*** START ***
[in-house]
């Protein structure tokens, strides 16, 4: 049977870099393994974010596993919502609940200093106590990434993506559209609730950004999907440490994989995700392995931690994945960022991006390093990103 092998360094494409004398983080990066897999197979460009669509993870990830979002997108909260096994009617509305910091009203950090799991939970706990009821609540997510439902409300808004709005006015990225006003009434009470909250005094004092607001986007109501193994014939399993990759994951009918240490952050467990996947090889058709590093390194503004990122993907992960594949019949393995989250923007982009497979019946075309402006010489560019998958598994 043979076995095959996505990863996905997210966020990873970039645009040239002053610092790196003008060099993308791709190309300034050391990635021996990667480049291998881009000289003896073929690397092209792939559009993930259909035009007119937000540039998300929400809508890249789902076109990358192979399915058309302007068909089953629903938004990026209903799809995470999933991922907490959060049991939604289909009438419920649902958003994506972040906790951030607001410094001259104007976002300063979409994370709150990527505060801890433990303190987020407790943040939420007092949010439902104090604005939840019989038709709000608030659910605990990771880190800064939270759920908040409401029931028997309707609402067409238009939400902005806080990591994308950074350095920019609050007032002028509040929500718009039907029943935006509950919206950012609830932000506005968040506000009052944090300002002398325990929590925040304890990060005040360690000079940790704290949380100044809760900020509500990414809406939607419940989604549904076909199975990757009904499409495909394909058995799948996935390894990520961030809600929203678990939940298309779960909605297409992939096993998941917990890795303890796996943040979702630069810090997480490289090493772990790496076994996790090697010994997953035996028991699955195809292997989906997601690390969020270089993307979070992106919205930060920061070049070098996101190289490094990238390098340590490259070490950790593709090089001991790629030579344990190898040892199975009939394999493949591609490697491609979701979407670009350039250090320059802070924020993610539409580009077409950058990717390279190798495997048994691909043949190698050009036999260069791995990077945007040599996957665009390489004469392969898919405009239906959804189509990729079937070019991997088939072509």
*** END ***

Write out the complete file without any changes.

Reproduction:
[in-house]
């Protein structure tokens, strides 16, 4: 049977870099393994974010596993919502609940200093106590990434993506559209609730950004999907440490994989995700392995931690994945960022991006390093990103 092998360094494409004398983080990066897999197979460009669509993870990830979002997108909260096994009617509305910091009203950090799991939970706990009821609540997510439902409300808004709005006015990225006003009434009470909250005094004092607001986007109501193994014939399993990759994951009918240490952050467990996947090889058709590093390194503004990122993907992960594949019949393995989250923007982009497979019946075309402006010489560019998958598994 043979076995095959996505990863996905997210966020990873970039645009040239002053610092790196003008060099993308791709190309300034050391990635021996990667480049291998881009000289003896073929690397092209792939559009993930259909035009007119937000540039998300929400809508890249789902076109990358192979399915058309302007068909089953629903938004990026209903799809995470999933991922907490959060049991939604289909009438419920649902958003994506972040906790951030607001410094001259104007976002300063979409994370709150990527505060801890433990303190987020407790943040939420007092949010439902104090604005939840019989038709709000608030659910605990990771880190800064939270759920908040409401029931028997309707609402067409238009939400902005806080990591994308950074350095920019609050007032002028509040929500718009039907029943935006509950919206950012609830932000506005968040506000009052944090300002002398325990929590925040304890990060005040360690000079940790704290949380100044809760900020509500990414809406939607419940989604549904076909199975990757009904499409495909394909058995799948996935390894990520961030809600929203678990939940298309779960909605297409992939096993998941917990890795303890796996943040979702630069810090997480490289090493772990790496076994996790090697010994997953035996028991699955195809292997989906997601690390969020270089993307979070992106919205930060920061070049070098996101190289490094990238390098340590490259070490950790593709090089001991790629030579344990190898040892199975009939394999493949591609490697491609979701979407670009350039250090320059802070924020993610539409580009077409950058990717390279190798495997048994691909043949190698050009036999260069791995990077945007040599996957665009390489004469392969898919405009239906959804189509990729079937070019991997088939072509």